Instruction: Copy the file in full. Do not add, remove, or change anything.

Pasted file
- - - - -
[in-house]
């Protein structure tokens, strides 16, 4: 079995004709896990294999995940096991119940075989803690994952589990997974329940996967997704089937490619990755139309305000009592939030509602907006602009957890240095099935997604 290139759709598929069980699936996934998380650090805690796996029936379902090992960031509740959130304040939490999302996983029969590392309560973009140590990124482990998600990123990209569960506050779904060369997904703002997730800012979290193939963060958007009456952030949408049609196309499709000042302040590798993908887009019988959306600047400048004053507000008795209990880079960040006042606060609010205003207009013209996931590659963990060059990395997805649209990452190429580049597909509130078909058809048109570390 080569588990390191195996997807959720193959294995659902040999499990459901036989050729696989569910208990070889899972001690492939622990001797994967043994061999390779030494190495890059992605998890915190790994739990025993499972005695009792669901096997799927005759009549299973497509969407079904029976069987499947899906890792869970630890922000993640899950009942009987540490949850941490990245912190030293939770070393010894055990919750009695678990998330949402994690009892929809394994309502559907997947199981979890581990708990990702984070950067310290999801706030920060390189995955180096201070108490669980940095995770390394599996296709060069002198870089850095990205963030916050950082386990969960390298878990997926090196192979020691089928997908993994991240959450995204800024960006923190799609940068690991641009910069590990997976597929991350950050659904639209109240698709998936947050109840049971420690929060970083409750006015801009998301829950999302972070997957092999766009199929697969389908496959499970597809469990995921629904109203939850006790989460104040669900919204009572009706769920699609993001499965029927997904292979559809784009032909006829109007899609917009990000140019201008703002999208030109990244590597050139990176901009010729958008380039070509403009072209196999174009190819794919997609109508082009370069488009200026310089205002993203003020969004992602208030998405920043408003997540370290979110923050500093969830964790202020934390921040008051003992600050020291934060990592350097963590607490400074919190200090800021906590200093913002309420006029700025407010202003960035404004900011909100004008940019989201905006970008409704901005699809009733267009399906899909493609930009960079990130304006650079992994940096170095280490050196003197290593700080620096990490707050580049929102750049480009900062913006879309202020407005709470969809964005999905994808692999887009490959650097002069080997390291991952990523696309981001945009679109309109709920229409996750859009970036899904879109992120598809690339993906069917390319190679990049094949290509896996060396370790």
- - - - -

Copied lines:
[in-house]
């Protein structure tokens, strides 16, 4: 079995004709896990294999995940096991119940075989803690994952589990997974329940996967997704089937490619990755139309305000009592939030509602907006602009957890240095099935997604 290139759709598929069980699936996934998380650090805690796996029936379902090992960031509740959130304040939490999302996983029969590392309560973009140590990124482990998600990123990209569960506050779904060369997904703002997730800012979290193939963060958007009456952030949408049609196309499709000042302040590798993908887009019988959306600047400048004053507000008795209990880079960040006042606060609010205003207009013209996931590659963990060059990395997805649209990452190429580049597909509130078909058809048109570390 080569588990390191195996997807959720193959294995659902040999499990459901036989050729696989569910208990070889899972001690492939622990001797994967043994061999390779030494190495890059992605998890915190790994739990025993499972005695009792669901096997799927005759009549299973497509969407079904029976069987499947899906890792869970630890922000993640899950009942009987540490949850941490990245912190030293939770070393010894055990919750009695678990998330949402994690009892929809394994309502559907997947199981979890581990708990990702984070950067310290999801706030920060390189995955180096201070108490669980940095995770390394599996296709060069002198870089850095990205963030916050950082386990969960390298878990997926090196192979020691089928997908993994991240959450995204800024960006923190799609940068690991641009910069590990997976597929991350950050659904639209109240698709998936947050109840049971420690929060970083409750006015801009998301829950999302972070997957092999766009199929697969389908496959499970597809469990995921629904109203939850006790989460104040669900919204009572009706769920699609993001499965029927997904292979559809784009032909006829109007899609917009990000140019201008703002999208030109990244590597050139990176901009010729958008380039070509403009072209196999174009190819794919997609109508082009370069488009200026310089205002993203003020969004992602208030998405920043408003997540370290979110923050500093969830964790202020934390921040008051003992600050020291934060990592350097963590607490400074919190200090800021906590200093913002309420006029700025407010202003960035404004900011909100004008940019989201905006970008409704901005699809009733267009399906899909493609930009960079990130304006650079992994940096170095280490050196003197290593700080620096990490707050580049929102750049480009900062913006879309202020407005709470969809964005999905994808692999887009490959650097002069080997390291991952990523696309981001945009679109309109709920229409996750859009970036899904879109992120598809690339993906069917390319190679990049094949290509896996060396370790």